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How is Property Divided in a Texas Divorce?

Posted on in Family Law

Llano TX Property Division Attorneys

Divorce can have a massive impact on spouses’ finances. If you are thinking about divorce, you may have questions about how your assets and debts will be divided. Will you get to keep your home? Which spouse will retain ownership of the vehicles? What about retirement accounts and investments? The answers to these questions are not always clear. That is why it is always a good idea to work with an experienced divorce lawyer to receive advice catered to your unique situation. Read on to learn about property division laws in Texas and how these laws may apply to your case.

Spouses May Reach an Out-of-Court Agreement on Property

Both spouses jointly hold property and debts that were accumulated during the marriage - with a few exceptions. Dividing property and debts is often one of the most consequential aspects of the divorce case. If you and your spouse are on relatively good terms, you may be able to reach your own property division agreement. Your lawyer may be able to help you negotiate a property division settlement without court intervention. However, you may need to consult with financial professionals such as appraisers and accountants to ensure that your property division agreement makes sense given your particular situation.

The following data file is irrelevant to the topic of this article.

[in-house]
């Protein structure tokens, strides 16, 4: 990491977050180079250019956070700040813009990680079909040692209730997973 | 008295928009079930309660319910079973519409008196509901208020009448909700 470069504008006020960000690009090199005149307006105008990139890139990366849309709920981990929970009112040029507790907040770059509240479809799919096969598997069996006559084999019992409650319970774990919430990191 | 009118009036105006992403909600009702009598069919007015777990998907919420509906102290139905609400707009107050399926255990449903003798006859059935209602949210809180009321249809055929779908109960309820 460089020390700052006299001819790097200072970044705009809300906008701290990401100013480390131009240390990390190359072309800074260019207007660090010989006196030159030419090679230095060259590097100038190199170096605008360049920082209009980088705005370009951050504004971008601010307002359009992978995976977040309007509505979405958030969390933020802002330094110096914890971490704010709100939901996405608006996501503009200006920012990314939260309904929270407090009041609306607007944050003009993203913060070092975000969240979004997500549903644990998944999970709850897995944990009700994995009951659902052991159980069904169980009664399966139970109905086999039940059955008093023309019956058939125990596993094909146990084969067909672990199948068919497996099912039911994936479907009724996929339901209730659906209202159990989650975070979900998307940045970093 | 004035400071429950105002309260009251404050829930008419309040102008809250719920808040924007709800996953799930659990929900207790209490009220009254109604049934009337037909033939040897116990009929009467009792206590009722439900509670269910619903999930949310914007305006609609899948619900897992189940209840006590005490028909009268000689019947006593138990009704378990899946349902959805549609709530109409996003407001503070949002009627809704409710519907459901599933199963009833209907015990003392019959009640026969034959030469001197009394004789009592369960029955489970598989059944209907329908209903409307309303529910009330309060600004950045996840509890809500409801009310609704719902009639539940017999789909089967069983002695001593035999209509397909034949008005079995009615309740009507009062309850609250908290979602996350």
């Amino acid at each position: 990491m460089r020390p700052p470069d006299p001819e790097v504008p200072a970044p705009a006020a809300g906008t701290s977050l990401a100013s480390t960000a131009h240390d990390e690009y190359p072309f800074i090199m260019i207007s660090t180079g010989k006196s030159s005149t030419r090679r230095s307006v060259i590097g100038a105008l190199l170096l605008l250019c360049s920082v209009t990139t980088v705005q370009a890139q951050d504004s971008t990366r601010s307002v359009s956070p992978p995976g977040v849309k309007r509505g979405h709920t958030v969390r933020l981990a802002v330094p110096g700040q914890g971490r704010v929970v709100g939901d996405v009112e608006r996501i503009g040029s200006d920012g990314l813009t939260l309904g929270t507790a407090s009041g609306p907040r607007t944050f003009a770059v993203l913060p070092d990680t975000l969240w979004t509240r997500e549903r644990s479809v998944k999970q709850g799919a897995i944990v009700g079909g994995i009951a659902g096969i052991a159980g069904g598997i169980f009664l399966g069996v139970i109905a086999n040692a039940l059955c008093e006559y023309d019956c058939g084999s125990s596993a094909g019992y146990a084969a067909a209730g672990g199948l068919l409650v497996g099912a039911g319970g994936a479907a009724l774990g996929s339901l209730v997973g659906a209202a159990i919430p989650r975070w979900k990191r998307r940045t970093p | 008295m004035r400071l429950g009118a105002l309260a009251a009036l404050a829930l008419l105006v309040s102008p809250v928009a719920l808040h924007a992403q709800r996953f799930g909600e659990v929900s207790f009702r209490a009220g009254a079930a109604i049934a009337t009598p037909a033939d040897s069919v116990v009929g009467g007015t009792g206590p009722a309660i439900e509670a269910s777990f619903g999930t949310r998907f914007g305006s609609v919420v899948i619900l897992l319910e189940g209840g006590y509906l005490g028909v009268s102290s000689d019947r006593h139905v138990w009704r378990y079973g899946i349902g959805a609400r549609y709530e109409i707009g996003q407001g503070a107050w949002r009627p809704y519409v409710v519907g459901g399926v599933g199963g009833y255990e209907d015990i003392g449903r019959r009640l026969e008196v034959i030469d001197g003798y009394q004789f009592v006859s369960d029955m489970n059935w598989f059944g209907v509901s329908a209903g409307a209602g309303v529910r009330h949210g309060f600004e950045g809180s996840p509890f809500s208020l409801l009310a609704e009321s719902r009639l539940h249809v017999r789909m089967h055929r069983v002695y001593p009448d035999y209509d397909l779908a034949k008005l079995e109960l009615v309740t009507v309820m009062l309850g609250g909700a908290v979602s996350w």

Texas Courts Follow Community Property Laws

Reaching an agreement outside of court is not always realistic. If the court divides property, it will follow “community property” laws. This means that marital property will be divided evenly between you and your spouse. Property that is held by only one spouse, or separate property, is not divided. Of course, identifying what property is marital and what is separate is not always easy. This is especially true of complex assets like businesses, professional practices, and retirement funds.

Texas is a community property state, which means that property is divided evenly. However, Texas law requires courts to divide property in a way that is “just and right” given the spouses’ circumstances. This means that the court will also consider factors such as:

  • The reason the marriage is ending and either spouse’s marital misconduct

  • Each spouse’s employability, education, and earning capacity

  • Each spouse’s health

  • Child custody arrangements

Contact a Llano Property Division Lawyer

Texas is a community property state, which means that marital property is divided evenly between spouses. However, there are many different issues that can complicate the property division process. For help, contact Llano County divorce attorney Russ Baker. Mr. Baker has over 15 years of experience helping clients with a wide range of complicated legal matters. Call 325-216-2006 today for a free consultation.


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